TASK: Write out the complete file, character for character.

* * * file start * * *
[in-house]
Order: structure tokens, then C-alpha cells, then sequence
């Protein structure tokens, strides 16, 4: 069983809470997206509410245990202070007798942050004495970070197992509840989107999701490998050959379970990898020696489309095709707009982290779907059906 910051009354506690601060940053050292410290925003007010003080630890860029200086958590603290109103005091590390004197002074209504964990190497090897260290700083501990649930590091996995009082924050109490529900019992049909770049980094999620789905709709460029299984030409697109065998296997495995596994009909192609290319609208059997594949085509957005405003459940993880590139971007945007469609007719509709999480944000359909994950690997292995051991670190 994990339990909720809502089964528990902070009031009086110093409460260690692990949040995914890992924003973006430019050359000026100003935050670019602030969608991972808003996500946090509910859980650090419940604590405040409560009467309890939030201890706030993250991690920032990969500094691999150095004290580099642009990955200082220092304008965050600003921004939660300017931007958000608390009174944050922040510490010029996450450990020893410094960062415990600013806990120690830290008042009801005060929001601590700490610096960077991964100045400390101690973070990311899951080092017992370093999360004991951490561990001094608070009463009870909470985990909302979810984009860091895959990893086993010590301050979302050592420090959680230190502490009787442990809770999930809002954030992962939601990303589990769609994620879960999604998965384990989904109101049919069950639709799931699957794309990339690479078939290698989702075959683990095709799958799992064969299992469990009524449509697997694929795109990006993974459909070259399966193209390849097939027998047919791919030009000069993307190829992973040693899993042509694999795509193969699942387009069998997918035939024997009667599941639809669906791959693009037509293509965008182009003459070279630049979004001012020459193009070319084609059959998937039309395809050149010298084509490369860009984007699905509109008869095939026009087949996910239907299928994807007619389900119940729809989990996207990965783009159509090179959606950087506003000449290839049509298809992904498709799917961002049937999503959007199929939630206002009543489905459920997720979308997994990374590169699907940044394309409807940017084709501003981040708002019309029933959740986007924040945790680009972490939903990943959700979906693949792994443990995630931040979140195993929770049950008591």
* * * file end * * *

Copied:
[in-house]
Order: structure tokens, then C-alpha cells, then sequence
């Protein structure tokens, strides 16, 4: 069983809470997206509410245990202070007798942050004495970070197992509840989107999701490998050959379970990898020696489309095709707009982290779907059906 910051009354506690601060940053050292410290925003007010003080630890860029200086958590603290109103005091590390004197002074209504964990190497090897260290700083501990649930590091996995009082924050109490529900019992049909770049980094999620789905709709460029299984030409697109065998296997495995596994009909192609290319609208059997594949085509957005405003459940993880590139971007945007469609007719509709999480944000359909994950690997292995051991670190 994990339990909720809502089964528990902070009031009086110093409460260690692990949040995914890992924003973006430019050359000026100003935050670019602030969608991972808003996500946090509910859980650090419940604590405040409560009467309890939030201890706030993250991690920032990969500094691999150095004290580099642009990955200082220092304008965050600003921004939660300017931007958000608390009174944050922040510490010029996450450990020893410094960062415990600013806990120690830290008042009801005060929001601590700490610096960077991964100045400390101690973070990311899951080092017992370093999360004991951490561990001094608070009463009870909470985990909302979810984009860091895959990893086993010590301050979302050592420090959680230190502490009787442990809770999930809002954030992962939601990303589990769609994620879960999604998965384990989904109101049919069950639709799931699957794309990339690479078939290698989702075959683990095709799958799992064969299992469990009524449509697997694929795109990006993974459909070259399966193209390849097939027998047919791919030009000069993307190829992973040693899993042509694999795509193969699942387009069998997918035939024997009667599941639809669906791959693009037509293509965008182009003459070279630049979004001012020459193009070319084609059959998937039309395809050149010298084509490369860009984007699905509109008869095939026009087949996910239907299928994807007619389900119940729809989990996207990965783009159509090179959606950087506003000449290839049509298809992904498709799917961002049937999503959007199929939630206002009543489905459920997720979308997994990374590169699907940044394309409807940017084709501003981040708002019309029933959740986007924040945790680009972490939903990943959700979906693949792994443990995630931040979140195993929770049950008591």